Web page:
Mitigating the Risks of Delegated Design

Francisco Matta


The use of delegated design in construction, where a project’s design professional of record (DPR) assigns responsibility for a specific part of the design to the contractor, is on the rise throughout the industry. This approach, historically limited in practice to a narrow set of specialized elements like steel stairs and fire sprinkler systems, is now being used for an ever-growing scope of specialties, from intricate excavations and sophisticated deep foundations to concrete systems, equipment, finishes, IT infrastructure, and much more.

As delegated design becomes more commonly incorporated into design and construction processes, disputes regarding responsibility and liability are also bound to increase — making it critical for all stakeholders to understand and mitigate the inherent risks.

The Pros and Pitfalls of Delegated Design

Delegated design is growing in popularity for good reason. When a portion of a project’s design is delegated to a contractor, a specialized design professional is used to design the element according to the performance criteria set forth by the DPR. This highlights the core benefit of having specialized designers handle specialized design tasks that are best suited for their expertise.

“As delegated design becomes more commonly incorporated into design and construction processes, disputes regarding responsibility and liability are also bound to increase…”

This is particularly valuable given that in today’s world, it is neither realistic nor plausible for one architect or engineer to be an expert in every element of construction. The building industry is more complex than ever, and the rapid pace of innovation driving new construction methods and materials is only accelerating. Beyond leveraging the experience of carefully selected partners, strategically delegating design elements simultaneously enables the lead designer to concentrate on the building design and more holistically address the challenges of multi-faceted projects.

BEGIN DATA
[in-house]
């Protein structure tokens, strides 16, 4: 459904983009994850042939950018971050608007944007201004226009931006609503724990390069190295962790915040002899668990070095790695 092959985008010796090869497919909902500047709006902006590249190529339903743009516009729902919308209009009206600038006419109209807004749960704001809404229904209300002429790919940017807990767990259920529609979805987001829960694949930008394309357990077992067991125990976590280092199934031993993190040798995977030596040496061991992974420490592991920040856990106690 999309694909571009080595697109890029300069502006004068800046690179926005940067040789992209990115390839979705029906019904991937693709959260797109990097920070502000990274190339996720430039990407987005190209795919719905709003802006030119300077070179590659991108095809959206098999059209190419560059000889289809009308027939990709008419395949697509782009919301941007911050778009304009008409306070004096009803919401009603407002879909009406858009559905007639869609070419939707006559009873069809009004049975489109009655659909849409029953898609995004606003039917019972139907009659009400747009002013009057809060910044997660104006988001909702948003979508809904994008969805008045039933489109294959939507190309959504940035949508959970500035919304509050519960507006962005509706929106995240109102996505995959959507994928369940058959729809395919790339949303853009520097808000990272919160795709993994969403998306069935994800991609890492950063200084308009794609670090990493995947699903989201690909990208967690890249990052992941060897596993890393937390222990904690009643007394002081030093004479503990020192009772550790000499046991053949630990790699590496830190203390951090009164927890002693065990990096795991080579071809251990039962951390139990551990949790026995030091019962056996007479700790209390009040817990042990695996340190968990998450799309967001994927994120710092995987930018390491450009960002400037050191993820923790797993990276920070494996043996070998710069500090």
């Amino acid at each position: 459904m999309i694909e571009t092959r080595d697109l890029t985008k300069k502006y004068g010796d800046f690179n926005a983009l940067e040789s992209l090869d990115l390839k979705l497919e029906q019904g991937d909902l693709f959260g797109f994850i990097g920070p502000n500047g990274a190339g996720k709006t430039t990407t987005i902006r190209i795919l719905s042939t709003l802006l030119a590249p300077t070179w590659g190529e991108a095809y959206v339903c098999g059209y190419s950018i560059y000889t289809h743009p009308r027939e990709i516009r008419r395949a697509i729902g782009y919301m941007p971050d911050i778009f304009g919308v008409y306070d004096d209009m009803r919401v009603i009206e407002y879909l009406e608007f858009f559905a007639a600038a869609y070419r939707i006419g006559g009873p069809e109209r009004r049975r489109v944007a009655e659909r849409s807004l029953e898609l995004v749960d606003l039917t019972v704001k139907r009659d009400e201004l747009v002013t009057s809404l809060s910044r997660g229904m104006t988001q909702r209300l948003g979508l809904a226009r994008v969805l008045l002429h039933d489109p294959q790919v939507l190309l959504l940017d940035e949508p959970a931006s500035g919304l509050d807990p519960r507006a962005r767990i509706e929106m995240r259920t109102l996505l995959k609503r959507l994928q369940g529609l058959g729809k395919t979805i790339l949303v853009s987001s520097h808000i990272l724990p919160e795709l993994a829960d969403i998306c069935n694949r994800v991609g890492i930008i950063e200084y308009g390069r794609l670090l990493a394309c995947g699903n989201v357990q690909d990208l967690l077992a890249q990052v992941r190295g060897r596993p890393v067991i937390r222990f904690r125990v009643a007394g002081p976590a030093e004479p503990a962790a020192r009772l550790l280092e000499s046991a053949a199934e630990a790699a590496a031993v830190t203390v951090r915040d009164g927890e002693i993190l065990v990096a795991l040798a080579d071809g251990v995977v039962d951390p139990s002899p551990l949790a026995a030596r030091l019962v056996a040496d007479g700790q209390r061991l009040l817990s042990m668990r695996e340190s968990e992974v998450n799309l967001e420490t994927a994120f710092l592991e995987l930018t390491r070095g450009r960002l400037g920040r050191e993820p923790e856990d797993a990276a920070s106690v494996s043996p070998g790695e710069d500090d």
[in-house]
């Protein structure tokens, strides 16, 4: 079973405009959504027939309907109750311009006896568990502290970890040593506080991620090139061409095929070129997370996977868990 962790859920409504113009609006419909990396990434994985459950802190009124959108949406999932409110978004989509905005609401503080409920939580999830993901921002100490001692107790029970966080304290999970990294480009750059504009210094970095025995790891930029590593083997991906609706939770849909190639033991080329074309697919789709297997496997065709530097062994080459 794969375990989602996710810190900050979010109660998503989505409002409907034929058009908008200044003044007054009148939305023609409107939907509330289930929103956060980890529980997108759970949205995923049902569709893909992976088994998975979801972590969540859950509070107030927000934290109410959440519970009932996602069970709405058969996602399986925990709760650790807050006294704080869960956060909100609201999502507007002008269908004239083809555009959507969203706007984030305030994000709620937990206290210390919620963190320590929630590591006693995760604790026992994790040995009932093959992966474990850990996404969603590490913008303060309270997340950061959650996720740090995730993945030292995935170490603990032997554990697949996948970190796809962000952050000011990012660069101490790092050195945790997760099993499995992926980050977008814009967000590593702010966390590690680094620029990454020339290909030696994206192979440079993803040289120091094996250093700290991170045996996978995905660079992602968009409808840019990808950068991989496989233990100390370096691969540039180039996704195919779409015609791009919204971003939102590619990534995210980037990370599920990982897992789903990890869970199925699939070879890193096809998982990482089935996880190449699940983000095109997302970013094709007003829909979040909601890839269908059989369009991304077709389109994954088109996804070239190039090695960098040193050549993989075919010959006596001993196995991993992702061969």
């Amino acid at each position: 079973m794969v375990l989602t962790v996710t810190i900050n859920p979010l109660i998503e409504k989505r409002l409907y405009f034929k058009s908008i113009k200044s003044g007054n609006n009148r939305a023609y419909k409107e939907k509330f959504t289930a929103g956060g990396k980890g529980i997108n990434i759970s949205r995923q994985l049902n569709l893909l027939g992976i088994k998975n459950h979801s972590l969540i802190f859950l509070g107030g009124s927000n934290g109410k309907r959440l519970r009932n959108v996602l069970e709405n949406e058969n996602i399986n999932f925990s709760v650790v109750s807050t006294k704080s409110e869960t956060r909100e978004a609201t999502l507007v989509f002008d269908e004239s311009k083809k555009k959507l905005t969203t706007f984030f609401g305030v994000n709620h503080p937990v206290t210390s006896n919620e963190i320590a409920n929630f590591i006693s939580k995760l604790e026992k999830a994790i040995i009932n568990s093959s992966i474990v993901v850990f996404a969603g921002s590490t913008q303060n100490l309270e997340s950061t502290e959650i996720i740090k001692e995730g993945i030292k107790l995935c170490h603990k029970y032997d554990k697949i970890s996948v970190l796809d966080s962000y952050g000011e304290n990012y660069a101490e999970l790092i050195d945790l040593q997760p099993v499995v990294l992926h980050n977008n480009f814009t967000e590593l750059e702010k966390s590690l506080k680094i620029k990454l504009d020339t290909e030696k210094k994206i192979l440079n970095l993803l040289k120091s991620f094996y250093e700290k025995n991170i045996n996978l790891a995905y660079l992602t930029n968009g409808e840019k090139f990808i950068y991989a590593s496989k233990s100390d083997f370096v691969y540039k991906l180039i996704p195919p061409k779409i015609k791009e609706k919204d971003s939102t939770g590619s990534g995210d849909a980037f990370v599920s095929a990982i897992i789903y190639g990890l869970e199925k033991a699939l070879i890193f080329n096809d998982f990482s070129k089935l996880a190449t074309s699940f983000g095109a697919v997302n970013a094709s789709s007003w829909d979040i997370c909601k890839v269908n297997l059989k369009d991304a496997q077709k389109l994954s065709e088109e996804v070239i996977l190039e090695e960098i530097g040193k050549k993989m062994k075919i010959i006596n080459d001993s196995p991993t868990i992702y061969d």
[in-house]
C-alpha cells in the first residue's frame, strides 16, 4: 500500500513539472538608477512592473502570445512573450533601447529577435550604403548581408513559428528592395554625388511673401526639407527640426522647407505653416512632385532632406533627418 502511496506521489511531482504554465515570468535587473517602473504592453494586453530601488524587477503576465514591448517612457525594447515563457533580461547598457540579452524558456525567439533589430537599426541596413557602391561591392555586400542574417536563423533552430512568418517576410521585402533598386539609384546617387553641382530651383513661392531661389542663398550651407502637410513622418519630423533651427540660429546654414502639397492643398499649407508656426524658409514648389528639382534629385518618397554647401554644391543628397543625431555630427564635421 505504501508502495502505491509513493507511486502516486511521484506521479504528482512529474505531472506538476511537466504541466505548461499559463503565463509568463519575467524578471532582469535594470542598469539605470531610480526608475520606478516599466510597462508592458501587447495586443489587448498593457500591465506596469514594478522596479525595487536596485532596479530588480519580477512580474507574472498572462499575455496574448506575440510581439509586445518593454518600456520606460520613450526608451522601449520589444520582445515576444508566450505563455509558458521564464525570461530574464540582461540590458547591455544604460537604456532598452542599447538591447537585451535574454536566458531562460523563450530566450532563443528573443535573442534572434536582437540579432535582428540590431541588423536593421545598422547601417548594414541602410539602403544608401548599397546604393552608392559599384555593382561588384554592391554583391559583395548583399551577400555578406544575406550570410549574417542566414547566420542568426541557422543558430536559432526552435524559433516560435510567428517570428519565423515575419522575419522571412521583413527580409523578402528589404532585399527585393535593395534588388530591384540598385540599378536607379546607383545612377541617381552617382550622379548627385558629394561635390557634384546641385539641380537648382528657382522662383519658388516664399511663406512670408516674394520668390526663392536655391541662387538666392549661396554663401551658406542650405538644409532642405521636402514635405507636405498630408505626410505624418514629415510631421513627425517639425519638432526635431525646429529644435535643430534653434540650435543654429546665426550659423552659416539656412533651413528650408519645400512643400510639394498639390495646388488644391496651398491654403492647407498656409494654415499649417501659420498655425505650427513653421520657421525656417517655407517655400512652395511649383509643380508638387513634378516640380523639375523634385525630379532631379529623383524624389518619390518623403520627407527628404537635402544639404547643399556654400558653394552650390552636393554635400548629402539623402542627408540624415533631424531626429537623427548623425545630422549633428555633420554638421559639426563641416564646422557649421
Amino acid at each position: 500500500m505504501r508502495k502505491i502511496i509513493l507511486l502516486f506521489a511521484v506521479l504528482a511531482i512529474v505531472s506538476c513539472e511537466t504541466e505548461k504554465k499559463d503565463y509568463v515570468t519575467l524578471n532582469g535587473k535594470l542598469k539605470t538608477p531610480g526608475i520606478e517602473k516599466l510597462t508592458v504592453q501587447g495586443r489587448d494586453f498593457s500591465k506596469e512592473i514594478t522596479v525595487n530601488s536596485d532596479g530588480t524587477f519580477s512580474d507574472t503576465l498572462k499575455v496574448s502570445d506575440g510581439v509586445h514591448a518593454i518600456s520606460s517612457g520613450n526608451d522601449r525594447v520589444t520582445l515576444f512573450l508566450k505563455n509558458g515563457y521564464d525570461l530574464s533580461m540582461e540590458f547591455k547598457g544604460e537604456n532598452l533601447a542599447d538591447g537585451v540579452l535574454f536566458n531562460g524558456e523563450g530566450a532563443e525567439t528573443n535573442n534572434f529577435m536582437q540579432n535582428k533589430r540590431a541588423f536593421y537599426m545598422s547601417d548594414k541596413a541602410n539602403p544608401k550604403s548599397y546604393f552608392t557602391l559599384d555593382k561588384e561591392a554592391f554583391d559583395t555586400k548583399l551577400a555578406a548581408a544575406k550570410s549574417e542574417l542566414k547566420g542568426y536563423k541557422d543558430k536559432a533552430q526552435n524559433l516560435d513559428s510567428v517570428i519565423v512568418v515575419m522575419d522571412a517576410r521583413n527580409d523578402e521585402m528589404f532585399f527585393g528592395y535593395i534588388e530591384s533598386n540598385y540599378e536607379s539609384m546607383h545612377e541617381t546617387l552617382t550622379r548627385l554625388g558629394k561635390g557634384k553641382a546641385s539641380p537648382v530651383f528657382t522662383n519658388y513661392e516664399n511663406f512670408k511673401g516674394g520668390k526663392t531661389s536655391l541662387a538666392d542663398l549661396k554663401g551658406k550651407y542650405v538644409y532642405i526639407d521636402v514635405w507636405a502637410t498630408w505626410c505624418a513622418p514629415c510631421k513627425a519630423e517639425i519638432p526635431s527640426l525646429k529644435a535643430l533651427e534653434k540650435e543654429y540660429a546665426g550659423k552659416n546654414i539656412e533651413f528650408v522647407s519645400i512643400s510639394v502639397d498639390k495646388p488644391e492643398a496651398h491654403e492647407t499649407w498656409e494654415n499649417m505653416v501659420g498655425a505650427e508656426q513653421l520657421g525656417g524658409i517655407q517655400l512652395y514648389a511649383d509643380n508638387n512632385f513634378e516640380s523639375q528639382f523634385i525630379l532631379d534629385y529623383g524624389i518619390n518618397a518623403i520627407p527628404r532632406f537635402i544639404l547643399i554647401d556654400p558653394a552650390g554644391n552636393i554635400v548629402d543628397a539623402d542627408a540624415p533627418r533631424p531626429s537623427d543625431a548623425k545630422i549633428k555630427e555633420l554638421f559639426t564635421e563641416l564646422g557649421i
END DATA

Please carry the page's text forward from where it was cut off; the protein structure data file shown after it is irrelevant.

Delegated design can also offer merit from a dollars and cents perspective. If a project budget will not allow sufficient time for the DPR to do the deep research required to design a specialized element, assigning the work to the contractor can be a more efficient approach.

While delegated design can yield efficiencies, it can potentially cause design gaps and project delays at certain stages if it is not properly managed. Consider the example of a building where the design of a metal wall panel system is delegated to the contractor and the design of other cladding systems in the building is handled separately. The metal wall panel system and the additional cladding systems each meet their respective performance requirements, but it is later discovered that neither scope of work accounted for the necessary transitions between the systems, leaving the design incomplete.

This is just one specific example of design gaps that can occur. Other potential design gaps may include things like transitions between delegated steel stairs and stair landings, the relationship between the delegated steel structure design and the rest of a wall or floor assembly’s components, or the interface between a delegated IT infrastructure design and a building’s general electrical systems.